Blaming the bureaucrats does not cut it.
Hmmmm. To quote Stephen back to himself, gosh, where did that come from.
Australian universities are tied up in government rules and regulations that prevent innovation. The most obvious one relates to revenue at the undergraduate level. An Australian university gets paid the same per-student fee for an undergraduate course regardless of quality. This results in mediocrity. To see this, think of a simple comparison. Suppose the government decided on the following. Having a car is important to Australian families, so the government will set the price of a car at $10,000. The government will pay $2000 of the price with the other $8000 paid by the buyer. The buyer can use an income contingent loan to pay for the car to avoid equity issues involved with upfront payment.
What would be the outcome of such a policy? Well, you can kiss goodbye any car that costs over $10,000 to make. There would be no innovation in the car industry (no point spending money to innovate if you cannot charge consumers more for a better product). There would be little differentiation (cheaper to produce a mass homogenous product). The policy would lead to Australian families having access to cheap, homogeneous and mediocre cars.
Would this be bad policy? Of course! But this policy pretty much describes the limitations placed on undergraduate business education in Australia. And if Stephen Matchett thinks this is good policy – well, sorry mate, you are wrong!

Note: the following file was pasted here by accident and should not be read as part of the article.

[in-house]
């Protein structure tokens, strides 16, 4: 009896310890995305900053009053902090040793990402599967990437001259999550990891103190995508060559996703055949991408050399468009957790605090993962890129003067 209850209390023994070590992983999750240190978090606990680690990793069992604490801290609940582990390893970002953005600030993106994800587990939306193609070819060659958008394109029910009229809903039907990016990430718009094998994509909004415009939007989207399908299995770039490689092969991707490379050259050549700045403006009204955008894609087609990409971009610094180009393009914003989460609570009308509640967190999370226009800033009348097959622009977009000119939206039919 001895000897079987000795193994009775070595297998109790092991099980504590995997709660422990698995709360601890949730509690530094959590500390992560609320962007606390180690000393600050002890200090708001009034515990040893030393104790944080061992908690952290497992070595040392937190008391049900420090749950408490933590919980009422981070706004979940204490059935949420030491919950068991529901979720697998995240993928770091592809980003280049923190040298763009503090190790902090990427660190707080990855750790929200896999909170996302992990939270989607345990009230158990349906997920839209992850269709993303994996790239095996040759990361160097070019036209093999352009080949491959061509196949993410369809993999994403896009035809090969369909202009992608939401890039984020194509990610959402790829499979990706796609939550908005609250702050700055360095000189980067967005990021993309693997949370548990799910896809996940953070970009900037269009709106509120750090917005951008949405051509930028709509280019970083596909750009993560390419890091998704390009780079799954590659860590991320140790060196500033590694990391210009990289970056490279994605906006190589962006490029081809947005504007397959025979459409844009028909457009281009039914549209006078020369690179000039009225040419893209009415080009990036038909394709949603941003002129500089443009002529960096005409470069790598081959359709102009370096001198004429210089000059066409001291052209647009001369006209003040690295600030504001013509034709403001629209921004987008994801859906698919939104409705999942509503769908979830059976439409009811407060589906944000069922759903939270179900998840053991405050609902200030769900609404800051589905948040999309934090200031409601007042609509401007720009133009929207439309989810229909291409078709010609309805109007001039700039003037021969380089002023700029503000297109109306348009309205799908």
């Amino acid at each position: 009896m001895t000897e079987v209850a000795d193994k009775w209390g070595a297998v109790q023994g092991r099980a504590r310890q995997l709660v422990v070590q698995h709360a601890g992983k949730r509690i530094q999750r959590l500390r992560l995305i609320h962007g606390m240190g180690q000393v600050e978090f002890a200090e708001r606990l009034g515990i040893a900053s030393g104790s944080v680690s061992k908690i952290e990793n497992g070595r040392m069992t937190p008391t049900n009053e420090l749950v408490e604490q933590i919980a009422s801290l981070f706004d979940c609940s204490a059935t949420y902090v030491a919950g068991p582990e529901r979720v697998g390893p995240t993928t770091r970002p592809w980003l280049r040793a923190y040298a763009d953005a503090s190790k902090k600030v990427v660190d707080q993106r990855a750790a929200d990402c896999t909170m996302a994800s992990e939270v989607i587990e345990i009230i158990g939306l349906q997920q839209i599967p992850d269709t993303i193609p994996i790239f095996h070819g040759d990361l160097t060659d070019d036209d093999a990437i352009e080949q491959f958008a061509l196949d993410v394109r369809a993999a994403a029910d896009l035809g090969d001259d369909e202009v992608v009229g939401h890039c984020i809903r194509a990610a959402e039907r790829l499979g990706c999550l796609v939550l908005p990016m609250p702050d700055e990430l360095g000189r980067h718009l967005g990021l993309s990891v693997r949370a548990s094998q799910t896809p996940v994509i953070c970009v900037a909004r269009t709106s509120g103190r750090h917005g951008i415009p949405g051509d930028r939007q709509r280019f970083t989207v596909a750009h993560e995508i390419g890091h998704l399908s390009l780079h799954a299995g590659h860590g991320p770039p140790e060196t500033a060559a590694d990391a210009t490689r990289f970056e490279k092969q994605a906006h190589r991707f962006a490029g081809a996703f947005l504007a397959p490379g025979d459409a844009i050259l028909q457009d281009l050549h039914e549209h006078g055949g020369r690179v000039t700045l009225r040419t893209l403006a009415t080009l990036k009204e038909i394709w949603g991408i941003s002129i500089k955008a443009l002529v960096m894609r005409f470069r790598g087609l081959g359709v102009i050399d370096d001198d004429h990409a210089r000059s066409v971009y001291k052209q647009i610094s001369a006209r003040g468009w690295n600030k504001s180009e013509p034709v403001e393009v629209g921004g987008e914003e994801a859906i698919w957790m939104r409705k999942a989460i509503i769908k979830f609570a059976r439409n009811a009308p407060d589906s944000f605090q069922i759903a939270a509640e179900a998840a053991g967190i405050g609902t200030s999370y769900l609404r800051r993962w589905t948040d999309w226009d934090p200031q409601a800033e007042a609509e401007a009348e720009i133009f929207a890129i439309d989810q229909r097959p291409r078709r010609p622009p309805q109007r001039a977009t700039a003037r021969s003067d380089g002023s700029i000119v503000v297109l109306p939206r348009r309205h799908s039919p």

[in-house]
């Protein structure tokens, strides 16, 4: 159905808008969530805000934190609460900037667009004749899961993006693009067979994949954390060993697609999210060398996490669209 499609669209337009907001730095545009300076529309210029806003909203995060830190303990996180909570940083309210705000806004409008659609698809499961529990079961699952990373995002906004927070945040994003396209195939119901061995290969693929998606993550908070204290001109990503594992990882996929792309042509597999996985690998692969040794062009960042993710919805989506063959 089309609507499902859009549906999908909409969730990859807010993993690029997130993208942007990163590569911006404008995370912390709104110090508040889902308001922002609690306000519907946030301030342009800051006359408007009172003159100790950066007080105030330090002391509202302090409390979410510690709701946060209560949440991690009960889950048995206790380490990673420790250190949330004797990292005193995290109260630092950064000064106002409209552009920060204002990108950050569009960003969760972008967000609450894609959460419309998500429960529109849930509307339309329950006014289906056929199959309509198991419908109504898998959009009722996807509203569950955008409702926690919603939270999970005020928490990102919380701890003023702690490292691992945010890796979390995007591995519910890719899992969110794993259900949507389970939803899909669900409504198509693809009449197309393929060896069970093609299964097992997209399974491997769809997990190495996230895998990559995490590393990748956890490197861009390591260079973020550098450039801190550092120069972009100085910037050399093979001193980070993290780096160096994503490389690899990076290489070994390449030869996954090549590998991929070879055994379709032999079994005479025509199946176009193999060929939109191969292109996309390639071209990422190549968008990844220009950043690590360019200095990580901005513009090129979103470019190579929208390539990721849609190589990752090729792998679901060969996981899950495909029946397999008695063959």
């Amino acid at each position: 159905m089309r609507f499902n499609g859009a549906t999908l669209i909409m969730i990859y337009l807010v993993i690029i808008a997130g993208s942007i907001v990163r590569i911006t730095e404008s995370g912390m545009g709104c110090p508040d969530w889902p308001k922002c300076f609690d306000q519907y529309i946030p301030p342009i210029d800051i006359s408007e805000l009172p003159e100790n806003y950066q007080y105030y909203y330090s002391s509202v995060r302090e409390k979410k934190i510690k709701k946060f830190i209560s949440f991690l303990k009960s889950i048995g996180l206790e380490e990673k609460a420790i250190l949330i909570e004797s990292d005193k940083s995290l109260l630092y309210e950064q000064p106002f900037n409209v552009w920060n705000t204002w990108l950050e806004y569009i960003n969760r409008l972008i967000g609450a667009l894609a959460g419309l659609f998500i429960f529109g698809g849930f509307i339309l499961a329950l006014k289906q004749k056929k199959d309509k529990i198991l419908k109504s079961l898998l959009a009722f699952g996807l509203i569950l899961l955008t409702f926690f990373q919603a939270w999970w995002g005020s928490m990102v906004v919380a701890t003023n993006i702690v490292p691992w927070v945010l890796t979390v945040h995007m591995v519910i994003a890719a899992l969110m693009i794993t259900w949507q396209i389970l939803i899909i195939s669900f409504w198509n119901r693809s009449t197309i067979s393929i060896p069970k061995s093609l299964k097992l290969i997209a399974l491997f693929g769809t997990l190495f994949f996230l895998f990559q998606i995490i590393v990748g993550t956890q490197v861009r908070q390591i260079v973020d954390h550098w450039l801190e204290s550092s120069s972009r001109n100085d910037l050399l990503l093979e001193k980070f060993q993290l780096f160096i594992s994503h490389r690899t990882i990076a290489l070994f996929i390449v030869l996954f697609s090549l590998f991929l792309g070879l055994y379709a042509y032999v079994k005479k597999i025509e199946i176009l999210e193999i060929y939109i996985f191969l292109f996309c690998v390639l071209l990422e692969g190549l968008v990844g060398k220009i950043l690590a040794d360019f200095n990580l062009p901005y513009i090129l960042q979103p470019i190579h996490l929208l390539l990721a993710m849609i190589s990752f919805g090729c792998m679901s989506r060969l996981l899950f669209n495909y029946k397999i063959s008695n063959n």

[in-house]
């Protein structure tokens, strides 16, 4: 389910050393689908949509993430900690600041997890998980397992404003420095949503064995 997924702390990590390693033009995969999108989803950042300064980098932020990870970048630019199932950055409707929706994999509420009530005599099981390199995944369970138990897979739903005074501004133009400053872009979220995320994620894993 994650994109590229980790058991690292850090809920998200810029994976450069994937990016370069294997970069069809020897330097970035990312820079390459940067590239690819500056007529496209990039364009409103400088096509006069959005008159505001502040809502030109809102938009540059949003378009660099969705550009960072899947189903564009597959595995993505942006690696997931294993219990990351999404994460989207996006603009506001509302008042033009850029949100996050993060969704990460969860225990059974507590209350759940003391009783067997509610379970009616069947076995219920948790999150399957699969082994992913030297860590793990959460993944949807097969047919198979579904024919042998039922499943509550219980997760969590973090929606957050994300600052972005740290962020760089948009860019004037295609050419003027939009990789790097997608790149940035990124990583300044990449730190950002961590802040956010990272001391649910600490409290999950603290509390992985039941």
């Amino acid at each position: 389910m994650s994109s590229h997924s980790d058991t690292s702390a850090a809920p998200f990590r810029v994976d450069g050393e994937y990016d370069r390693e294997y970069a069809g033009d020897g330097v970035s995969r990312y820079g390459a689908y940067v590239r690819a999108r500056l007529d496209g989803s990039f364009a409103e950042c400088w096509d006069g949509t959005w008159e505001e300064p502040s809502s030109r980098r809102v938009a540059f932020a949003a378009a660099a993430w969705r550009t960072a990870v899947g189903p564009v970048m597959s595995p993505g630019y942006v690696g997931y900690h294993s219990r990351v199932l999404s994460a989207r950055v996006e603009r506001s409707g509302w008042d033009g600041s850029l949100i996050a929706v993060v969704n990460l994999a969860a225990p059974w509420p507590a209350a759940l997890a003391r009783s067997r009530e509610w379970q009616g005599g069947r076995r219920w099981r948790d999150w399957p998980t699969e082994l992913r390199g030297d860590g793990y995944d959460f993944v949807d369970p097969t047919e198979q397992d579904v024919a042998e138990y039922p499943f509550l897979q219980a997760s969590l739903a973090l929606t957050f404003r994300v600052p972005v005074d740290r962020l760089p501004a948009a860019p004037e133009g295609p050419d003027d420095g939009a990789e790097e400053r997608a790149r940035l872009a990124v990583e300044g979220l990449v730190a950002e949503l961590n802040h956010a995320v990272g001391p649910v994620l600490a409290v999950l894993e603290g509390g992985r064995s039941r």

Could there be a better policy that allows more innovation but keeps equity? Yes! For a start the government could lift the cap on University charging. If Universities were able to charge fees that reflect the quality of their degrees then they would have the incentive and funding to enable innovation. The government could still provide each student with a subsidy equal to the current payment for a course (about $2000 per year for an undergraduate business course). HECS would be available, but Universities that offer a better quality educational experience would be able to charge an appropriate fee that reflects the higher cost of the higher quality degree.
Would competition between Universities work? It would take time and the government might need to phase in the change over time, to allow new products to be developed and Universities to focus on their preferred part of the higher education market. But overseas experience shows that competition would lead to a wide range of different tertiary education experiences with different fees. The US system – like it or not – shows that competition leads to innovation and variety. It provides students with choice.
Would there be equity issues? Possibly, but the government could help with this by offering (or requiring universities to offer) scholarships for students with high academic performance who come from poorer backgrounds. And the HECS scheme provides the opportunity for poorer students to defer payment until they begin to earn a return on their studies.
The current one-size-fits-all approach to University funding promotes homogeneity and mediocrity. It would not be acceptable in almost any other area of Australian life. So why does Stephen Matchett want to keep this mediocrity in higher education?
Are the bureaucrats to blame? Well it is their rules that hold our universities back. So the answer is, yes!